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Although onscreen credits list the author of the film's source as "anonymous," Thomas Tweed is mentioned in the copyright entry and other sources as the novel's author. According to New York Times, because Tweed was British, the American edition of his novel was partly rewritten by John Billings, an American. It is not known on which edition the film was based. The title of the British edition of Tweed's book was Rinehard. Although he is not credited on the film, Gabriel over the White House was producer Walter Wanger's first assignment for M-G-M. Daily Variety's preview running time of 102 minutes suggests that the picture was cut significantly before its general release.
The film's protest march of the "army of the unemployed" was no doubt inspired by the "Bonus March" of 1932. In the summer of 1932, a group of 12,000-14,000 impoverished World War I veterans, known as the "Bonus Army," marched on Washington, D.C. to induce the United States Congress to appropriate funds for the immediate payment of bonuses that had been promised to them as a reward for their military service. When Congress refused to pay, half of the marchers went home, while the other half was driven out of Washington by the U.S. Army, who, under orders from President Herbert Hoover and led by Douglas MacArthur, used tear gas and tanks. In February 1933, while this film was being shot, Prohibition was repealed through the 21st Amendment to the Constitution.
In a letter dated January 29, 1933 contained in the MPAA/PCA Collection at the AMPAS Library, Dr. James Wingate, Director of Studio Relations of the AMPP, suggested to M-G-M production executive Irving G. Thalberg that in the script "every effort be made to stress the constructive elements." He continues: "Even the preliminary portrayal of distressing conditions should be treated in such a way as not to over-emphasize organized discontent. We of course feel nobody...would want to do anything that might foment violence against the better elements of established government...." Wingate also wrote to Will H. Hays, president of the MPDDA, in January and February 1933 to complain that the script contained "dangerous material," in particular its depiction of the "dismissal of Congress and assumption of dictatorship by the President, [and] the institution of court martials in peace time." Wingate felt that the "portrayal of a Congress so ineffective that it has to be dismissed by a president, might possibly lead toward the enactment of legislation adversely affecting the motion picture industry." Although Wingate later assured Hays that changes had been made in the script, he wrote to M-G-M head Louis B. Mayer on February 16, 1933 and expressed concern that because of the attempted assassination of President-Elect Franklin D. Roosevelt the day before by Giuseppe Zangara, a scene in the script in which the President is shot at while riding in his automobile should be rewritten. That scene was eventually altered, and after several other minor changes were made by the studio, Wingate complimented Thalberg on his "excellent picture."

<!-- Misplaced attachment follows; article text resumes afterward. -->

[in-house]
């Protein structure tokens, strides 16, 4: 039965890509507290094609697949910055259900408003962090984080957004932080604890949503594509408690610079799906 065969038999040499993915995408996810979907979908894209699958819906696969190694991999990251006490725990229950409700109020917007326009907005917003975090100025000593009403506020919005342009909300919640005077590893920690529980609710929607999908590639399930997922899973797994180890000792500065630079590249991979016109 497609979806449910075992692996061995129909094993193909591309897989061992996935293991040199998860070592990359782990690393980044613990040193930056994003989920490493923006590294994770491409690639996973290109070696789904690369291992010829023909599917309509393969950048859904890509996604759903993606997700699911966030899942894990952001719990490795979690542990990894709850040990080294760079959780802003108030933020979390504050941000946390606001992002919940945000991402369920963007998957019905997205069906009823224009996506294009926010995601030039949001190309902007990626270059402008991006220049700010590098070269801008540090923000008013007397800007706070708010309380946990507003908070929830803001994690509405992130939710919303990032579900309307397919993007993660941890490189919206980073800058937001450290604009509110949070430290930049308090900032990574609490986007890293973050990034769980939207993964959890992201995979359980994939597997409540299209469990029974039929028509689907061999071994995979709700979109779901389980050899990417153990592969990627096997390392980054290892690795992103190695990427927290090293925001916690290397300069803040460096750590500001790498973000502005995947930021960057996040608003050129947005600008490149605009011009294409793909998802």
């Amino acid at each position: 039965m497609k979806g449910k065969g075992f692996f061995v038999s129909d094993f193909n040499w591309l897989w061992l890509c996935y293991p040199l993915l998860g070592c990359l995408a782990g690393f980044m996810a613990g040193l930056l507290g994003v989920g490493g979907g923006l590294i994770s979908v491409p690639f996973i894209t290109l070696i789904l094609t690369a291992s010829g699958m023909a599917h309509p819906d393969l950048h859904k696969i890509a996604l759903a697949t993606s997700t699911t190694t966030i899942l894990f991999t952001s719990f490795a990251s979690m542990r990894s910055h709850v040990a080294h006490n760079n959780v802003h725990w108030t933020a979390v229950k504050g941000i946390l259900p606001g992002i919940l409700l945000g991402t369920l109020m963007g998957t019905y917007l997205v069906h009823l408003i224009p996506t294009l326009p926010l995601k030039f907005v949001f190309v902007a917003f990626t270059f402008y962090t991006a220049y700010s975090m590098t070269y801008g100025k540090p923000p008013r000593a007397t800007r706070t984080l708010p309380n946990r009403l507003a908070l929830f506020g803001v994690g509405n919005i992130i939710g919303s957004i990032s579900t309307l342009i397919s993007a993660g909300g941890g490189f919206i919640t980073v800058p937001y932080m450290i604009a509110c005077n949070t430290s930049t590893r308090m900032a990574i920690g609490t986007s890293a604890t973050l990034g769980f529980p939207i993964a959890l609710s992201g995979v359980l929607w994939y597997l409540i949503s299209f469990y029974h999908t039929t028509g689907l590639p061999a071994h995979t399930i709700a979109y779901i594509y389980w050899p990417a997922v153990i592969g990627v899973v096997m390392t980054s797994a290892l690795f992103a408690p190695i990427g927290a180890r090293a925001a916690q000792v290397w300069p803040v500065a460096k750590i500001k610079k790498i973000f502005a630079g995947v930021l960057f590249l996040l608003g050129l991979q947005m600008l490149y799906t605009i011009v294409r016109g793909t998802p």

Modern sources add the following information about the production: William Randolph Hearst, whose money backed M-G-M's Cosmopolitan brand, wrote some of Huston's presidential speeches in the film. Some modern sources claim that Hearst was responsible for the premise of the picture and used his influence to have his political views presented on screen. Louis B. Mayer, a staunch Republican, did not read the script prior to production and was dismayed when he became aware of its content, as he believed it was an indictment of Hoover and an endorsement of recently elected Franklin D. Roosevelt. By demanding retakes, Mayer delayed the film's release until after Hoover's exit from the White House. Modern sources also note that the British release print contained a different ending from American prints. In the British version, according to modern sources, Huston's character is shown as a dangerous schizophrenic, capable of doing good deeds only in certain phases of his illness.